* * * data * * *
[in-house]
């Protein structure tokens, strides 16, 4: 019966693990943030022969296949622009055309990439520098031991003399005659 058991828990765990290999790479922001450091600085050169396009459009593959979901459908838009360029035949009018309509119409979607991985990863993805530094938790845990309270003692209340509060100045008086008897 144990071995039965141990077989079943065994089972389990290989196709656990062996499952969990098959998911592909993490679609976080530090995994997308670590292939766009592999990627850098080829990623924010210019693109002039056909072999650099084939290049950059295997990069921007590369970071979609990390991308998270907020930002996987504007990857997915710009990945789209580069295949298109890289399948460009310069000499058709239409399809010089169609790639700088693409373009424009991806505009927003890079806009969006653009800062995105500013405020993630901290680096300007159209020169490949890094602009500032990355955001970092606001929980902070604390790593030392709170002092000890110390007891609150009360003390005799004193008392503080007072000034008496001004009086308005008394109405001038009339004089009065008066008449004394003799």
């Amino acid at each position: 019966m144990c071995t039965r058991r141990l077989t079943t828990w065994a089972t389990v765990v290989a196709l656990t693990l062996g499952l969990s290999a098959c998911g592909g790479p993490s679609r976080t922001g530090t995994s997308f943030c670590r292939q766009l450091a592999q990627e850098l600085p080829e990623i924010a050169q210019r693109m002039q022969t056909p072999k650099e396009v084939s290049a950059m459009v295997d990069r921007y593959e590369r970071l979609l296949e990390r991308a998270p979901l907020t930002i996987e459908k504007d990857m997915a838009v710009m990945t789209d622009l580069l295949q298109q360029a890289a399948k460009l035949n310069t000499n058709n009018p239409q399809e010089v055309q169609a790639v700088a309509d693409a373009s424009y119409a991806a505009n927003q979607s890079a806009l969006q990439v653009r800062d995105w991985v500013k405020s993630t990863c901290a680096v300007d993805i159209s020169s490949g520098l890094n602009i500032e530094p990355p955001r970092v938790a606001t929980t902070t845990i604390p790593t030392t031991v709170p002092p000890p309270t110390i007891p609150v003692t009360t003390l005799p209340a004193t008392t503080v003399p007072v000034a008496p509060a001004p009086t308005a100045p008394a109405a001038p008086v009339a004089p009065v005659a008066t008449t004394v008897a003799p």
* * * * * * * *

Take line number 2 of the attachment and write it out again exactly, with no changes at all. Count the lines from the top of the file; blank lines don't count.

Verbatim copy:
């Protein structure tokens, strides 16, 4: 019966693990943030022969296949622009055309990439520098031991003399005659 058991828990765990290999790479922001450091600085050169396009459009593959979901459908838009360029035949009018309509119409979607991985990863993805530094938790845990309270003692209340509060100045008086008897 144990071995039965141990077989079943065994089972389990290989196709656990062996499952969990098959998911592909993490679609976080530090995994997308670590292939766009592999990627850098080829990623924010210019693109002039056909072999650099084939290049950059295997990069921007590369970071979609990390991308998270907020930002996987504007990857997915710009990945789209580069295949298109890289399948460009310069000499058709239409399809010089169609790639700088693409373009424009991806505009927003890079806009969006653009800062995105500013405020993630901290680096300007159209020169490949890094602009500032990355955001970092606001929980902070604390790593030392709170002092000890110390007891609150009360003390005799004193008392503080007072000034008496001004009086308005008394109405001038009339004089009065008066008449004394003799």